Today we read the Sinclair Lewis of “Main Street,” “Babbitt,” “Elmer Gantry” and “It Can’t Happen Here” not for literary value but the way Margaret Mead studied the Balinese character–for ethnographic insights. Lewis’s novels are a window into an America not nearly as dated as his reputation.
Edward Abbey’s “Desert Solitaire,” published in January 1968, worthy of any top-100 list of the best books of the last hundred years and an essential read–and re-read-today, is a meditation, a polemic, a manifesto, a provocation, a valentine and an elegy to the red desert and to American wilderness.
What historian Arthur Schlesinger had detected in 1992 in a few trends is now orthodoxy–from both sides, neither for the better. The “ethnic rage” of diversity-preaching liberals and the fundamentalist, doctrinaire “monoculturalism” of conservatives has the country in a state of paralysis. Schlesinger wanted a renewed melting pot. But that’s not the solution.
“Achieving Our Country” is an energizing manifesto, a reminder that we are not as good as we think we are, and, atrocious as we can be, not nearly as bad, either. We are merely unachieved. With a little less despair, a little more affection, even–heaven forbid–a bit of patriotism, however defined but equally respected we can achieve more.
Under the appealing but misguided credo of victims’ rights, prosecutors reach plea deals giving disproportionate weight to what the victim’s family wants. The defendant can end up either with a savior, as Joey Renn did this week in Flagler, or, more often, a gang of rage. A person’s fate should never depend on a dice throw between grace and vigilantism.
The Flagler school board doesn’t believe in equality anymore. The administration, out of fear and misplaced pragmatism, is abandoning the word “equity” and replacing it with a bromide of a euphemism–“student success”–in appeasement of a faction led by School Board members Jill Woolbright and Janet McDonald, the same board members targeting books and instructional materials with anti-racism and other minority-oriented themes.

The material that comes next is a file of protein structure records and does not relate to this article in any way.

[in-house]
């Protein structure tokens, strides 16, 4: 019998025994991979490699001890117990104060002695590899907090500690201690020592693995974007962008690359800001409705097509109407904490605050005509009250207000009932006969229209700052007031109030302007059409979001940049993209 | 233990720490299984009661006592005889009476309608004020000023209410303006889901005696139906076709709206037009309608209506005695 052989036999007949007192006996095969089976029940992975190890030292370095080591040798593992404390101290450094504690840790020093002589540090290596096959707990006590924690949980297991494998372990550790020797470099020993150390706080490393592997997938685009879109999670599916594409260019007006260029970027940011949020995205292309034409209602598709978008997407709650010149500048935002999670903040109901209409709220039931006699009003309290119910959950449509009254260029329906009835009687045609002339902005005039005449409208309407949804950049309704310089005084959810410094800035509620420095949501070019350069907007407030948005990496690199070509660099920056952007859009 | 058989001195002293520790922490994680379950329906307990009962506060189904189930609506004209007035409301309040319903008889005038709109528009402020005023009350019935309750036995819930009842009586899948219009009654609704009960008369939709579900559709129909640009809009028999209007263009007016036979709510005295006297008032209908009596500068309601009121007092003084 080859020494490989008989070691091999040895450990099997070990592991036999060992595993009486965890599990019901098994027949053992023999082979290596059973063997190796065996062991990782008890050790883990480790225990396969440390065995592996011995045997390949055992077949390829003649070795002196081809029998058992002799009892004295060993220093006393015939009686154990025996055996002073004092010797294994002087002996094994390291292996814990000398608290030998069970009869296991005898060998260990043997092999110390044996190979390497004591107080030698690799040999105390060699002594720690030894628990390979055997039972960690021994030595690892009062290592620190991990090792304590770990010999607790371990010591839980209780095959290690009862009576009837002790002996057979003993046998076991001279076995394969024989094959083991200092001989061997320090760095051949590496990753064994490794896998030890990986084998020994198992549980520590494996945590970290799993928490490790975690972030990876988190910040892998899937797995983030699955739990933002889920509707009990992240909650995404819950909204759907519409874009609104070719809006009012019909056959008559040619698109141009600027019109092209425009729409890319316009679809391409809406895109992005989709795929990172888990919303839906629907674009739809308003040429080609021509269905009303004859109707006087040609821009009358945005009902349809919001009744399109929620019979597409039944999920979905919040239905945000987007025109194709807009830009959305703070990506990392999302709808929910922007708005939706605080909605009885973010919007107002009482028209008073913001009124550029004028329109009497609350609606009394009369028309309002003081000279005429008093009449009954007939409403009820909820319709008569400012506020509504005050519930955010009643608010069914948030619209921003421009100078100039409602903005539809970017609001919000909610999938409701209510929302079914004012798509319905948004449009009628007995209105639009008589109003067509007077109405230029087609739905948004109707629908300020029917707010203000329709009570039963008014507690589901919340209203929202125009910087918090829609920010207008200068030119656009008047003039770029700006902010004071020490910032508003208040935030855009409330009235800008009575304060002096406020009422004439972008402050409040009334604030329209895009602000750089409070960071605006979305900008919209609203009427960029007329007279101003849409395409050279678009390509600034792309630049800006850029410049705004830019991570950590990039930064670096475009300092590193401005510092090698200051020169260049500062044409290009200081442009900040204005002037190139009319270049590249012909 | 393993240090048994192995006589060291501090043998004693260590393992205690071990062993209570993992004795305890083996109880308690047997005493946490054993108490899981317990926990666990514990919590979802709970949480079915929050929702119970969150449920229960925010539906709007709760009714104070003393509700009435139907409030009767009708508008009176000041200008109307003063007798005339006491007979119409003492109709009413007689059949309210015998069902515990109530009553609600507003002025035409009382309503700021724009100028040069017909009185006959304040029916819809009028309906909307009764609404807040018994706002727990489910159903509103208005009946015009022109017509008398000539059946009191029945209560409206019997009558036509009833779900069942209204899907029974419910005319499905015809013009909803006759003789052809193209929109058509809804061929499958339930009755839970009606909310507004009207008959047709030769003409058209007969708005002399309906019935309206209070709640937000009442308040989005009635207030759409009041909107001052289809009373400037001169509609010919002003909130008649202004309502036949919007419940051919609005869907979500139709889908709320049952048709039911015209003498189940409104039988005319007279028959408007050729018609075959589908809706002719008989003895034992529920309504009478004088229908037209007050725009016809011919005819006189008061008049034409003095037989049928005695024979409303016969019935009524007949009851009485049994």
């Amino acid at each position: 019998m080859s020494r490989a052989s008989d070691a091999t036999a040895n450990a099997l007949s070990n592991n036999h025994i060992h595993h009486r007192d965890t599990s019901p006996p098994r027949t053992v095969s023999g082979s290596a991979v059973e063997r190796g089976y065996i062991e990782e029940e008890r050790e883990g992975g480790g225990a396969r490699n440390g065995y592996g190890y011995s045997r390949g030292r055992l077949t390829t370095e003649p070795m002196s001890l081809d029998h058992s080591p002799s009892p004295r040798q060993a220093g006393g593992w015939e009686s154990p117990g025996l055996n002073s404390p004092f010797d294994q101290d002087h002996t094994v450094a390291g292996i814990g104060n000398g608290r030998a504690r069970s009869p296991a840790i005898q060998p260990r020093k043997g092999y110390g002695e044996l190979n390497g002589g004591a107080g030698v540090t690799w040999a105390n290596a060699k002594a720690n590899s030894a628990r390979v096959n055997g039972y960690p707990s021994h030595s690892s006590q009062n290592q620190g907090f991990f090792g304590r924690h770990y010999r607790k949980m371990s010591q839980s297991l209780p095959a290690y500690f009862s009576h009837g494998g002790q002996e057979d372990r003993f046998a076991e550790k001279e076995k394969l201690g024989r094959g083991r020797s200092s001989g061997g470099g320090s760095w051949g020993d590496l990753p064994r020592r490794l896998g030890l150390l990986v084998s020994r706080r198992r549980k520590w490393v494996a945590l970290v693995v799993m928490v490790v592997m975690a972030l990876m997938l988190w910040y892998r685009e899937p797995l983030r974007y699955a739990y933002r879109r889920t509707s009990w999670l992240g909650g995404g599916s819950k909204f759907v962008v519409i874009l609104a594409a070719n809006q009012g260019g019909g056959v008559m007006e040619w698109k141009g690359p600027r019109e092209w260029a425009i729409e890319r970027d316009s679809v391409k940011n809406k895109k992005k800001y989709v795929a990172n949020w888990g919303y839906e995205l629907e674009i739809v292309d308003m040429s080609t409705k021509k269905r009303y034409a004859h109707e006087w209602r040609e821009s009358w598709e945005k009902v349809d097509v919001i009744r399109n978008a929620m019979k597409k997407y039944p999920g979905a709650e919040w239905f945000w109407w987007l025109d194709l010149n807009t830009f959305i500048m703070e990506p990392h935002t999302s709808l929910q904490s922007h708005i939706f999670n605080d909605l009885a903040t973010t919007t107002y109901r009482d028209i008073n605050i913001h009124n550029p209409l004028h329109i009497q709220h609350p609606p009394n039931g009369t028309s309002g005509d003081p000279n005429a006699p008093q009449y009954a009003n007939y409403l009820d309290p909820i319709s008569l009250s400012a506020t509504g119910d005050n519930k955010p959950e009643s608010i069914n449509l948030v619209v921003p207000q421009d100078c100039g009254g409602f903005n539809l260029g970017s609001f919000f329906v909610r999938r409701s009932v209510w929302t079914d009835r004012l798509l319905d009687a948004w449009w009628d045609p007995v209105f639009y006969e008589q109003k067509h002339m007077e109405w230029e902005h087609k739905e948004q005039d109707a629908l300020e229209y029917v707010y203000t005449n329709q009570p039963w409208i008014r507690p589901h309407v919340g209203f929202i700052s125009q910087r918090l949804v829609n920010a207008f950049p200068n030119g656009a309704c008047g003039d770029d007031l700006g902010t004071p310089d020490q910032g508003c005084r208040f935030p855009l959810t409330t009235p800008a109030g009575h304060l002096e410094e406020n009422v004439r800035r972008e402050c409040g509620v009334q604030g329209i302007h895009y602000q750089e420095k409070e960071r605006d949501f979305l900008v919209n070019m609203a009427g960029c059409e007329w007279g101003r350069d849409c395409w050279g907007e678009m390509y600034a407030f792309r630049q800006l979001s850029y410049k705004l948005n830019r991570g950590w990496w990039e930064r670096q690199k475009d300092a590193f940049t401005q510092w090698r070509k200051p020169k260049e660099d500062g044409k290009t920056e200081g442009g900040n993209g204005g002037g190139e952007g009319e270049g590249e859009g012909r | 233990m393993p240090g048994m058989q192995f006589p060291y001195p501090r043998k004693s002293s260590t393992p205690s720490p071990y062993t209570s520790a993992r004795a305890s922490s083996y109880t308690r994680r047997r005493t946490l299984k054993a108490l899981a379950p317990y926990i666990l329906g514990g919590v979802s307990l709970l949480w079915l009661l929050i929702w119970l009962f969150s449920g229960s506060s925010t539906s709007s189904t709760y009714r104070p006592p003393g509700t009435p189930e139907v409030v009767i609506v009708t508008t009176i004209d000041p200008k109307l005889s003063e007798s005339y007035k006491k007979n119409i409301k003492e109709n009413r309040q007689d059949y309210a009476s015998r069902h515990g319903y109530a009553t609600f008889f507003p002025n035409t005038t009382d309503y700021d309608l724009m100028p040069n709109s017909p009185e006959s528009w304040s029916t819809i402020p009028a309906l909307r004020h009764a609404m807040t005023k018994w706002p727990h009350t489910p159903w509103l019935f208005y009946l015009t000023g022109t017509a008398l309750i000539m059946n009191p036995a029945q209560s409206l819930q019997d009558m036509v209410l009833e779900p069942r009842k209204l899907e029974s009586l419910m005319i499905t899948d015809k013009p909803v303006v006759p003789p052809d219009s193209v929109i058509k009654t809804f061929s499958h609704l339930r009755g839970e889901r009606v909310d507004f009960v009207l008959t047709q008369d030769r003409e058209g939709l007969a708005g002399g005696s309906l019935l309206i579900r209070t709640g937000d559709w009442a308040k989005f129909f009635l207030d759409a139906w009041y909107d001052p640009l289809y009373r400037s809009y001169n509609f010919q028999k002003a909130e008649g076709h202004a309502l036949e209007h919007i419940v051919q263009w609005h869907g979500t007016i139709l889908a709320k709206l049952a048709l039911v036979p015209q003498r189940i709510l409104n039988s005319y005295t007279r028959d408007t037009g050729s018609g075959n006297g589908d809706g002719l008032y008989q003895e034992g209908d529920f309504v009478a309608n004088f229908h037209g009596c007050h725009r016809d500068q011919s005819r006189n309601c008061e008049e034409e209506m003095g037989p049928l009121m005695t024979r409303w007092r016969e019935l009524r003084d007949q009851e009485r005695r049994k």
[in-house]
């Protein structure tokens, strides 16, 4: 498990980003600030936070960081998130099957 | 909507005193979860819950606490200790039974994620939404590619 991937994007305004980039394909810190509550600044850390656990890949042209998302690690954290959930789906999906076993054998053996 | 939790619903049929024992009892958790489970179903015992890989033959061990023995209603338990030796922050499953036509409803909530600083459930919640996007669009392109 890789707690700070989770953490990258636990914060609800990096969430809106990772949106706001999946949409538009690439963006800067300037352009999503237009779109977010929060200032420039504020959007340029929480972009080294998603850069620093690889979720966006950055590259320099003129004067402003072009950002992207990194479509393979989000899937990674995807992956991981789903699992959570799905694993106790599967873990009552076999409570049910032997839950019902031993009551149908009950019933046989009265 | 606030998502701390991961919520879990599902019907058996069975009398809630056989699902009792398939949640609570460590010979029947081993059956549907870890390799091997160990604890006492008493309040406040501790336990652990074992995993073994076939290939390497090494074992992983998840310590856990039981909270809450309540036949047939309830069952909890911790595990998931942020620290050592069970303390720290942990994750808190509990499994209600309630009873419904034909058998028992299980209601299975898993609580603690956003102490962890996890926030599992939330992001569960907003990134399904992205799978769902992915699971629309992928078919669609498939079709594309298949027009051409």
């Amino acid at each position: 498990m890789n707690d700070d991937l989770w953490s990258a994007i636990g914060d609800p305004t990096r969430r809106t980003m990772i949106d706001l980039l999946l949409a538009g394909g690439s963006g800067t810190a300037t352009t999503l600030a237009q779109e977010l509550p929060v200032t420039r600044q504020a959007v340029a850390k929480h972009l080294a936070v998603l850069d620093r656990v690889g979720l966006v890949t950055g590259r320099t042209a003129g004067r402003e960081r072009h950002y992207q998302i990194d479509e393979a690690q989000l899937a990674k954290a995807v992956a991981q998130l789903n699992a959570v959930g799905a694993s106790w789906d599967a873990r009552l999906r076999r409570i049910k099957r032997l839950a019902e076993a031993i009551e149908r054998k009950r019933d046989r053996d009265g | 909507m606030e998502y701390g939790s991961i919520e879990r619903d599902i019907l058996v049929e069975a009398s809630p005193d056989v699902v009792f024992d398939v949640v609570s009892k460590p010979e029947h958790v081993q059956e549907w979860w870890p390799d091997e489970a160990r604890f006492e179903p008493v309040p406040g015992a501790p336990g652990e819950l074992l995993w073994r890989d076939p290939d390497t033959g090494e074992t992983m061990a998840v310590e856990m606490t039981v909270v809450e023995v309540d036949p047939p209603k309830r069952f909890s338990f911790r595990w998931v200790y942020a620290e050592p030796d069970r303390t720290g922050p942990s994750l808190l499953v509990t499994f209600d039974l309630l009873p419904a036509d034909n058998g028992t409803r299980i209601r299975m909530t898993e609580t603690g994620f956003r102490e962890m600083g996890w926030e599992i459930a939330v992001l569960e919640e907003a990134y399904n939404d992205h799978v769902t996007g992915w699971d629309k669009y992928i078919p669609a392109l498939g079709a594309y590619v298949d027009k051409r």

Under Florida law, child abuse is legal as long as the violence doesn’t amount to intentional, malicious harm. There is no age cut off. There are no limits on what means are used to brutalize a child. The law is a leftover from barbaric days.
Palm Coast’s prohibition against small, van-size commercial vehicles in residential driveways is outdated and discriminatory, especially targeting blue-collar workers while refusing to recognize the vastly changing geography of work. This isn’t a majority vote issue. It’s a workers’ rights issue.
The military and political misuses of the 9/11 terrorist attacks were bound to have bewildering consequences for the nation’s budget and its sense of itself as a free and peaceful society, absent the prevailing of wise, more prudent choices. Those choices did not prevail.
President Biden’s withdrawal from Afghanistan is welcome news, in one sense. Our part of the war will finally be over. But it’s 20 years too late. And his claim that we achieved our goals is absurd. Al-Qaeda and the Taliban won. We lost another war where we did not belong.